Skepchick is an atheist website founded by Rebecca Watson which discusses atheism, feminism, science, and pseudoscience. Being an atheist website, Skepchick advocates evolutionary pseudoscience. In 2009, it was reported that the website consists of 16 female writers and one male writer.
Criticism of Skepchick
|“|| The point is that because the issue is sexism in the atheist movement, perceptions of sexism are not based on absolute principle, but on relative emotion.
Watson speaks out against the sexual objectification of women, but she apparently sees nothing wrong with the pinup calendars that she and her female atheist friends publish. Myers defended her views on his blog, but only last year he linked to an interesting interview with Nina Hartley, a feminist atheist who sees nothing wrong with women performing as sex workers.
You see, sexism and the exploitation of women are not immoral to godless women as long as such things are on their terms.
Skepchick writers who have excess weight challenges
According to Skepchick, "Skepchick is a group of women (and one deserving guy) who write about science, skepticism, feminism, atheism, secularism, and pseudoscience". Yet despite medical science having an vast amount of evidence pointing out the health risks of excess weight and medical science, exercise science, and nutritional science having many effective measures to lose weight, Skepchick has had writers who are overweight - namely Amy Davis Roth and Heina Dadabhoy (see sections below). See also: Atheism and obesity and Atheism and health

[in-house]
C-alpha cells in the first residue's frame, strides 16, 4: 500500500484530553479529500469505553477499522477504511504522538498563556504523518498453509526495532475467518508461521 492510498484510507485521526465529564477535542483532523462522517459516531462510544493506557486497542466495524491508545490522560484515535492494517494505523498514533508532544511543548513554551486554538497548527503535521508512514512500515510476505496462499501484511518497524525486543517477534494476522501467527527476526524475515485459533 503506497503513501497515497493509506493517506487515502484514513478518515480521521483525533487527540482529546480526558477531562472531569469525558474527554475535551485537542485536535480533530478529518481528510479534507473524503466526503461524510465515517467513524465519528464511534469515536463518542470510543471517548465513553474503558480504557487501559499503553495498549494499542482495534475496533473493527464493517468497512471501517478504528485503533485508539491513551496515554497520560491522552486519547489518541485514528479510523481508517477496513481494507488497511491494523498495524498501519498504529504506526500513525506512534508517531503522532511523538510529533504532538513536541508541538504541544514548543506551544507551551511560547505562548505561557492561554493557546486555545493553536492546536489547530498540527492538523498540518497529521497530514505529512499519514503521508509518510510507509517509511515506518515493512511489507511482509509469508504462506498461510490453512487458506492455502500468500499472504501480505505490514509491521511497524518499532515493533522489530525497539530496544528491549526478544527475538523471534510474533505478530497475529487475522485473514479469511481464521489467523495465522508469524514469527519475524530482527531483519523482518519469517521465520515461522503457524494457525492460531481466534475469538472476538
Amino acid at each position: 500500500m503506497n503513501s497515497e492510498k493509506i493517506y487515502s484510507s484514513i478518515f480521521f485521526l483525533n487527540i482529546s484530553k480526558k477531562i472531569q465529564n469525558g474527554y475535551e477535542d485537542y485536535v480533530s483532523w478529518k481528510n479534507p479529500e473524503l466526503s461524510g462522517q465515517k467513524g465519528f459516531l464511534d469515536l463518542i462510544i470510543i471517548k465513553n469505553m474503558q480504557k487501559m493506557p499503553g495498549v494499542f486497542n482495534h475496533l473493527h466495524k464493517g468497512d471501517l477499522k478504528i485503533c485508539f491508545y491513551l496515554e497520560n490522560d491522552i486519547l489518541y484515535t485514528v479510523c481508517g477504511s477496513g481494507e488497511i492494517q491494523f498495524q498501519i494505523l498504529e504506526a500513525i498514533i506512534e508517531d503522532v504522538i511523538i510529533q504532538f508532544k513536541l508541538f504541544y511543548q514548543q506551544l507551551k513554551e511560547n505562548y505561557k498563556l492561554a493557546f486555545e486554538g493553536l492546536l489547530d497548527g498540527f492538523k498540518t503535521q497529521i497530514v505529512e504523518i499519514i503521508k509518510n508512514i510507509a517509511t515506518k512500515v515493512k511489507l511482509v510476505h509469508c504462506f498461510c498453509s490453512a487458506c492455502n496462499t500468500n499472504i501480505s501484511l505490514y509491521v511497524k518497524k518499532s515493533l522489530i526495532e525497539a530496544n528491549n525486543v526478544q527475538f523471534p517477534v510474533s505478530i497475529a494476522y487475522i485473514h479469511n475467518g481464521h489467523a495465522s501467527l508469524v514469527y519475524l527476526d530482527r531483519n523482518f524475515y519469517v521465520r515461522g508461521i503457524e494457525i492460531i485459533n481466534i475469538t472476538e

Amy Davis Roth - writer at Skepchick
Heina Dadabhoy - writer at Skepchick
Criticism of Skepchick:
- Of sexism and atheism: Richard Dawkins gets in trouble with feminists - Washington Times, July 16, 2011
- Rebecca Watson: Poster Child of the Anti-Creationists
- There’s nothing skeptical about the Skepchicks’ vicious “campaign”